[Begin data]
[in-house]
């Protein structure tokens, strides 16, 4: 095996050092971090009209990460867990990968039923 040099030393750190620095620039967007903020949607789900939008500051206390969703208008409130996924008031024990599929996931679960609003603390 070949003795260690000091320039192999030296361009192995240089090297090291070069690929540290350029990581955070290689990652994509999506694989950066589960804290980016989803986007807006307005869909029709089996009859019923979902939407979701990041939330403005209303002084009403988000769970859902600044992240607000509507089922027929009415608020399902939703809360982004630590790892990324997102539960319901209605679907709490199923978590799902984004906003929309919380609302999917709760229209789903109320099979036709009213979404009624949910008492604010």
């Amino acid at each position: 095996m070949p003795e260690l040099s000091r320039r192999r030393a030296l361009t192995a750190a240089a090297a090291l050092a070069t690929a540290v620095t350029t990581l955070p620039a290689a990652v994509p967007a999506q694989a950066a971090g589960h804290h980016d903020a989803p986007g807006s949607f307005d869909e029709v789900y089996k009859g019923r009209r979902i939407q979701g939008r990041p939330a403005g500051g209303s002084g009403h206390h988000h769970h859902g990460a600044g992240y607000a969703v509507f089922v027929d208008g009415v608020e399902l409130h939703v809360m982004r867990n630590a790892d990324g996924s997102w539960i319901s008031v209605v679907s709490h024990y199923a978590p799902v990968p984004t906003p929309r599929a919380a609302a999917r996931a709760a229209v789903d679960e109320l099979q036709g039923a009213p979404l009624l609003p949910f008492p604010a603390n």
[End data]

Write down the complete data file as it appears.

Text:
[in-house]
């Protein structure tokens, strides 16, 4: 095996050092971090009209990460867990990968039923 040099030393750190620095620039967007903020949607789900939008500051206390969703208008409130996924008031024990599929996931679960609003603390 070949003795260690000091320039192999030296361009192995240089090297090291070069690929540290350029990581955070290689990652994509999506694989950066589960804290980016989803986007807006307005869909029709089996009859019923979902939407979701990041939330403005209303002084009403988000769970859902600044992240607000509507089922027929009415608020399902939703809360982004630590790892990324997102539960319901209605679907709490199923978590799902984004906003929309919380609302999917709760229209789903109320099979036709009213979404009624949910008492604010």
């Amino acid at each position: 095996m070949p003795e260690l040099s000091r320039r192999r030393a030296l361009t192995a750190a240089a090297a090291l050092a070069t690929a540290v620095t350029t990581l955070p620039a290689a990652v994509p967007a999506q694989a950066a971090g589960h804290h980016d903020a989803p986007g807006s949607f307005d869909e029709v789900y089996k009859g019923r009209r979902i939407q979701g939008r990041p939330a403005g500051g209303s002084g009403h206390h988000h769970h859902g990460a600044g992240y607000a969703v509507f089922v027929d208008g009415v608020e399902l409130h939703v809360m982004r867990n630590a790892d990324g996924s997102w539960i319901s008031v209605v679907s709490h024990y199923a978590p799902v990968p984004t906003p929309r599929a919380a609302a999917r996931a709760a229209v789903d679960e109320l099979q036709g039923a009213p979404l009624l609003p949910f008492p604010a603390n």